Molly is studying Child Development at Vanderbilt's Peabody College. She is surrounded with opportunities to bring out her unique gifts as an individual and a scholar, and she is taking full advantage of all Vanderbilt has to offer. She is a fellow with the Susan Gray School, working with special-needs students on social skill development. She is an ambassador with the Next Steps program, meeting one-on-one with Vanderbilt students with special needs to facilitate healthy eating habits during weekly lunch, to aide in academic and extracurricular planning, and to foster relationships with the students. She serves as an advocate for inclusion within the Vanderbilt community. Molly has had the opportunity to engage with influential researchers in the field of Developmental Psychology to discuss their work and is excited for the opportunity to now be involved in research herself. She will be working with Dr. Rittle-Johnson in her research lab studying children’s cognitive processes as they learn algebraic concepts. This is part of a collaborative study with researchers at Harvard.
Another alumni in the Peabody College, Megan Eberhart (class of 2014) is a graduate student studying for her master’s degree in Human Development Counseling. She is currently a research assistant for a project implementing academic interventions for low-performing students in metro area schools. Her goal is to become a school counselor in a middle or elementary school setting. “I’m really passionate about helping kids navigate academic, social/emotional, and behavioral obstacles within a school setting so they can reach their full potential.” A lifer at GAC, Megan credits her teachers with preparing her for the academically demanding graduate program. “I still owe so much to Mrs. Runkel and AP Lit for strengthening my writing skills—skills I still put to use today in writing the many papers my program requires me to write. My teachers throughout my time at GAC were always so supportive of me, not only as an academic but as an individual as well. Their support and encouragement is something I have carried with me throughout my academic career, and something I hope to give to my students as a school counselor.”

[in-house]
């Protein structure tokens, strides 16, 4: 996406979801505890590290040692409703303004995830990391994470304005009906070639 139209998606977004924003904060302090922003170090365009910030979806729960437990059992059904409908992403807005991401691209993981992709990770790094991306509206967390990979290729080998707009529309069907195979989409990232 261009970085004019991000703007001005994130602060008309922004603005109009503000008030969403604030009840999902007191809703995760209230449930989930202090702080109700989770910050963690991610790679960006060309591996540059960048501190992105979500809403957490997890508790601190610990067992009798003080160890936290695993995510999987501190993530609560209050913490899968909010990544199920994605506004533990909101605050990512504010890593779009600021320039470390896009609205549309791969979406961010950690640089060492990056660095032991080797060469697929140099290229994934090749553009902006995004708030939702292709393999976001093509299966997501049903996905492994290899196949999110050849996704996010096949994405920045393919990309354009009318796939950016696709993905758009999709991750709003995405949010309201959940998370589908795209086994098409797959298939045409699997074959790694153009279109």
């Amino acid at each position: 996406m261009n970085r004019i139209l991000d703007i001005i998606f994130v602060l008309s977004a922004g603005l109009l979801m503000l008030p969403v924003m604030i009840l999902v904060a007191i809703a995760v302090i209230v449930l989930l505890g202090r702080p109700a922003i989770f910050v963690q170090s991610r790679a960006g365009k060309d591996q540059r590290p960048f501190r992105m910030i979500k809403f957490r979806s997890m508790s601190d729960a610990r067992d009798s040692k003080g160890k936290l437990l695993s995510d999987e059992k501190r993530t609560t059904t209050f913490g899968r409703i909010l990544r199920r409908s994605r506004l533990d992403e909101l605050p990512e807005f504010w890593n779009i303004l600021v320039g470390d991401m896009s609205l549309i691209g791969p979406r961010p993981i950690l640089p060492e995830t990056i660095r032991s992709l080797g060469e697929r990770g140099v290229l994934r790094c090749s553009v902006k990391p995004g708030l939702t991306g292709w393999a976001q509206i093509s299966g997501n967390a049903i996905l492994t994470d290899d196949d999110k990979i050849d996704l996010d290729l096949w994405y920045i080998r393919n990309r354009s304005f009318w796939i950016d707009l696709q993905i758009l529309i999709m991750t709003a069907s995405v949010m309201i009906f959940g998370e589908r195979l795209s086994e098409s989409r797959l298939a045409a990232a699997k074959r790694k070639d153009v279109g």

Jack Hollier (class of 2018) is studying economics. He believes the AP and honors level classes he took at GAC thoroughly prepared him for Vanderbilt. “After a few months of college classes, I have realized that GAC teachers have provided me with a strong foundation in all subject areas, so I can succeed in difficult courses. Looking back, I am extremely grateful for the preparation that GAC provided!"
Two alumni are student-athletes at Vanderbilt. Devin Cochran (class of 2016) plays football while pursuing a Bachelor's of Science Degree in Human and Organizational Development as well as a minor in Religious Studies. He is a strong believer in resilience, adaptability, and personal growth, all skills that were fostered while a student at GAC. He balances playing football with his volunteer work, which includes serving as a mentor with the YMCA Community Action Project. As part of this work, he teaches kids time management skills, how to balance sports with education, as well as the significance of social cognizance. His goal is to play in the NFL but also sees himself managing a logistics company or starting his own non-profit so he can give back. Part of what has helped him succeed at Vanderbilt is the writing skills he developed while at GAC. "Writing in college has proven to be the most important skill hands down. If you can write well, you can succeed, and here at Vanderbilt this skill takes you far in just about every class."
Kaylann Boyd (class of 2016) is pursuing a career as an Educational Diagnostician. She has a passion for children with learning disabilities. A student-athlete playing soccer, Kaylann is majoring in Psychology and minoring in Women's Studies. “GAC prepared me for Vanderbilt by teaching me how to use great writing skills, time management, and, the biggest of all, how to communicate. Being at GAC, I was always comfortable with expressing what I believed in and I think that has helped me be vocal in my classrooms here at Vanderbilt as well.”